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U-Pb and fission-track data from zircon and apatite resolve latest- and post-Alleghanian thermal histories along the Fall Line of the Atlantic margin of the southeastern United States
William H. Craddock; Paul B. O’Sullivan; Ryan J. McAleer
Abstract: Although the Atlantic continental margin of the eastern United States is an archetypal passive margin, episodes of rejuvenation following continental breakup are increasingly well documented. To better constrain this history of rejuvenation along the southern portion of this continental margin, we present zircon U-Pb (ZUPb) age, zircon fission-track (ZFT) age, apatite U-Pb (AUPb) age, and apatite fission-track (AFT) age and length data from six bedrock samples. The samples were collected along the boundary between the exposed Appalachian hinterland (Piedmont province) and the updip limit of passive margin strata (Coastal Plain province). The samples were collected from central Virginia southward to the South Carolina–Georgia border. ZUPb age distributions are generally consistent with geologic mapping in each of the sample areas. The AUPb data are highly discordant owing to high common-Pb abundances, but for two plutons at the northern and southern ends of the sample area, they define a discordia regression line that indicates substantial Permo-Triassic exhumation-driven cooling. ZFT age distributions are highly dispersed but define central values ranging from Permian to Jurassic. AFT data mostly appear to define a singular underlying cooling age, generally approximately Jurassic or Early Cretaceous. Apatite fission tracks are moderately long (mean lengths in the range of ~13.5 µm), however track lengths for one sample in central North Carolina are shorter (~12.5 µm). To interpret the post-breakup thermal history, we present inverse models of time-temperature history for the five plutonic samples. The models show a history of (1) rapid cooling (>10 °C/m.y.) from deep-crustal to near-surface temperatures by the Triassic, (2) hundreds of degrees of Triassic reheating, (3) Jurassic–Early Cretaceous cooling (at rates of 1–10 °C/m.y.), and (4) slow Late Cretaceous–Cenozoic cooling (~1 °C/m.y.). An additional suite of forward models is presented to further evaluate the magnitude of maximum Triassic reheating at one sample site that is particularly well constrained by thermal maturity data. The model results and geologic reasoning suggest that the inverse models may overestimate Triassic paleotemperatures but that other aspects of the inverse modeling are robust. Overall, this thermal history can be reconciled with several aspects of the lithostratigraphy of distal parts of the continental margin, including the lack of Jurassic–earliest Cretaceous strata beneath the southern Atlantic coastal plain and Cretaceous–Cenozoic grain-size trends.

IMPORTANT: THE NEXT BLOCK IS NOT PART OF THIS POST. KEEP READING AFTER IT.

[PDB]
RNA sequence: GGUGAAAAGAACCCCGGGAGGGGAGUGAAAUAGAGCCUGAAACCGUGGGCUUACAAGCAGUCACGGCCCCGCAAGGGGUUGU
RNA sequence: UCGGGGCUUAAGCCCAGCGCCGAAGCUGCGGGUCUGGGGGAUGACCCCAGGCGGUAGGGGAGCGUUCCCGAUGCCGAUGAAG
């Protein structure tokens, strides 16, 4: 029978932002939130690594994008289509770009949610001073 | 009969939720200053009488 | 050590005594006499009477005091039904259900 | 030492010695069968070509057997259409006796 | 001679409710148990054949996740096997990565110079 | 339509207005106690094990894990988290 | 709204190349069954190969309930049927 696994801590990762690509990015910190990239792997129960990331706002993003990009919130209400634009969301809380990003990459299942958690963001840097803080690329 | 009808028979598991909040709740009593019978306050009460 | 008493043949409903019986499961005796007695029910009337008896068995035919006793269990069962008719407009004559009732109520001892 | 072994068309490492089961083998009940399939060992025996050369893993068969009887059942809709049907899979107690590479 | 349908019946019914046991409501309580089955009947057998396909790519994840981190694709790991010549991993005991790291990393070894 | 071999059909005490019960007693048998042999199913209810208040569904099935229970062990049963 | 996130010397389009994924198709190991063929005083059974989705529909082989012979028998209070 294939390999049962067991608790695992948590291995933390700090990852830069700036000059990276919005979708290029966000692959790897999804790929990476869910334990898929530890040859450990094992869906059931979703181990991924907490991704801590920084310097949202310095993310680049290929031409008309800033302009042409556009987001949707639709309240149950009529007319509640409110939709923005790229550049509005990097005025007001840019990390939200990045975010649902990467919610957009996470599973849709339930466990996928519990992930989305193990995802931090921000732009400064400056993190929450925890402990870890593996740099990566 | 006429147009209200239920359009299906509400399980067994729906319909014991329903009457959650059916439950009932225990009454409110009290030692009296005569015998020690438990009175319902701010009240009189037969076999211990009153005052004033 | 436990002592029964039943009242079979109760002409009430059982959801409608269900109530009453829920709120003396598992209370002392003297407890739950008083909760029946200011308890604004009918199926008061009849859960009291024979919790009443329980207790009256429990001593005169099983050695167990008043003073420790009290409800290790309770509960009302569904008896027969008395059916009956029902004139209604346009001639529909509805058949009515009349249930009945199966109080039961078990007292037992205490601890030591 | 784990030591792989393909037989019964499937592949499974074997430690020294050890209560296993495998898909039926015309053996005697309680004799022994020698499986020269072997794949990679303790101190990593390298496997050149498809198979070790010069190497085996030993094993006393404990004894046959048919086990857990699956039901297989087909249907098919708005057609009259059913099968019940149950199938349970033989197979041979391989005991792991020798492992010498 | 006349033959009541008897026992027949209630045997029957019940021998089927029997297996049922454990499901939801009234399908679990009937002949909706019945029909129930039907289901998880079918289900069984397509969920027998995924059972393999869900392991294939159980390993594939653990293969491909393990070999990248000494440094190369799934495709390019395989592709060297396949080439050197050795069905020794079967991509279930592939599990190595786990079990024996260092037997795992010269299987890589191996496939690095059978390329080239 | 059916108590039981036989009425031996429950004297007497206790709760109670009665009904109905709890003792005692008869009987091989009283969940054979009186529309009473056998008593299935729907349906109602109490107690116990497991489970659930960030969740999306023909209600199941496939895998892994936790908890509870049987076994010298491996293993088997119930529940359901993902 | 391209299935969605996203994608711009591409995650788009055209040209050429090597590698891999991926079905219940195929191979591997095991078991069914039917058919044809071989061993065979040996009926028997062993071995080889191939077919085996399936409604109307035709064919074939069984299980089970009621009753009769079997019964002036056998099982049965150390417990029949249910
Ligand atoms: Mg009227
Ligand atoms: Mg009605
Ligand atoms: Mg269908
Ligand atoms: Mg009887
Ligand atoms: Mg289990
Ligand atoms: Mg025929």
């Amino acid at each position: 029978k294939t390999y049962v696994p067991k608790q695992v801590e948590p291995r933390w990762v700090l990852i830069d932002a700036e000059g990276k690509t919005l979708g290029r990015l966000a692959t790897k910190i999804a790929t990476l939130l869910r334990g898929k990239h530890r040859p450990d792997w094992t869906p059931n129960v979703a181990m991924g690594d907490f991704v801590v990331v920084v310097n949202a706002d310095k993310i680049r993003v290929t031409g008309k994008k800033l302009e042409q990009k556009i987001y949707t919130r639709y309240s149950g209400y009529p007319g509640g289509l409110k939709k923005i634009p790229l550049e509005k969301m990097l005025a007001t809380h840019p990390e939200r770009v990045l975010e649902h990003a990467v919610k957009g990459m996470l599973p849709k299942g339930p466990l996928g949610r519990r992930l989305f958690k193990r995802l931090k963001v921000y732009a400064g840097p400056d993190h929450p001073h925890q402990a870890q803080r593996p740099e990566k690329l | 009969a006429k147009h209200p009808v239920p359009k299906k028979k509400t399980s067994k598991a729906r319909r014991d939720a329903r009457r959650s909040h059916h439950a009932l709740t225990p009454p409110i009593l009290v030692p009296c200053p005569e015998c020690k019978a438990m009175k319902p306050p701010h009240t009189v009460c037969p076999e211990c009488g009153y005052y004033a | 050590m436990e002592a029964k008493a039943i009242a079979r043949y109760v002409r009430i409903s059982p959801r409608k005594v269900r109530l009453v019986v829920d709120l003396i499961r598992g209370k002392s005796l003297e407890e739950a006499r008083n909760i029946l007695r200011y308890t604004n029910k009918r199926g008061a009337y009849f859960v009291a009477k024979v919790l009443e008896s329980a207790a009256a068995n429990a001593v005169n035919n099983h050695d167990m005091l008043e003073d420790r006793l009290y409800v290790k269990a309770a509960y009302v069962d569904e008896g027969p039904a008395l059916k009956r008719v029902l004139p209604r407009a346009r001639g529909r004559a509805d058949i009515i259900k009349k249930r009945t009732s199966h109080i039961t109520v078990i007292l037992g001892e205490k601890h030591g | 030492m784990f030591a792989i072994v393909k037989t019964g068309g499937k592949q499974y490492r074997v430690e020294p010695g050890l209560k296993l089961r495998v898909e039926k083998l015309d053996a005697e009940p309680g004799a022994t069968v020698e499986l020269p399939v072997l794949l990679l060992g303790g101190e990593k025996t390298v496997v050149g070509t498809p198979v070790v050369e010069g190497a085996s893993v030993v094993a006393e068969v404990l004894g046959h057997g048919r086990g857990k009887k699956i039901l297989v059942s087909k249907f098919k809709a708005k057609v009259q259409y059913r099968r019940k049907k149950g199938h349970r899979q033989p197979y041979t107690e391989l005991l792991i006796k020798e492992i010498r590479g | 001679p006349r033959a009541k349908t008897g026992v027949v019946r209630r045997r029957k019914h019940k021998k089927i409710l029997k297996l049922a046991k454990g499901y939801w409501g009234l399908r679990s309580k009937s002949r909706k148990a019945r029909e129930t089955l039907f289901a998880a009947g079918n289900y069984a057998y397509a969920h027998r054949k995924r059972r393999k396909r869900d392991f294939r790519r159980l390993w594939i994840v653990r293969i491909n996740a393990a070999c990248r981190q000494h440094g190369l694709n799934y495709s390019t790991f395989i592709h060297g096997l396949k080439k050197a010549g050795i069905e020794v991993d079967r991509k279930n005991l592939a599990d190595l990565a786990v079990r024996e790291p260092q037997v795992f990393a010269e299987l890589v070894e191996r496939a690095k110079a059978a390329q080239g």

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GEOSPHERE articles are available at . Representatives of the media may obtain complimentary copies of GEOSPHERE articles by contacting Kea Giles at the address above. Please discuss articles of interest with the authors before publishing stories on their work, and please refer to GEOSPHERE in articles published. Non-media requests for articles may be directed to GSA Sales and Service,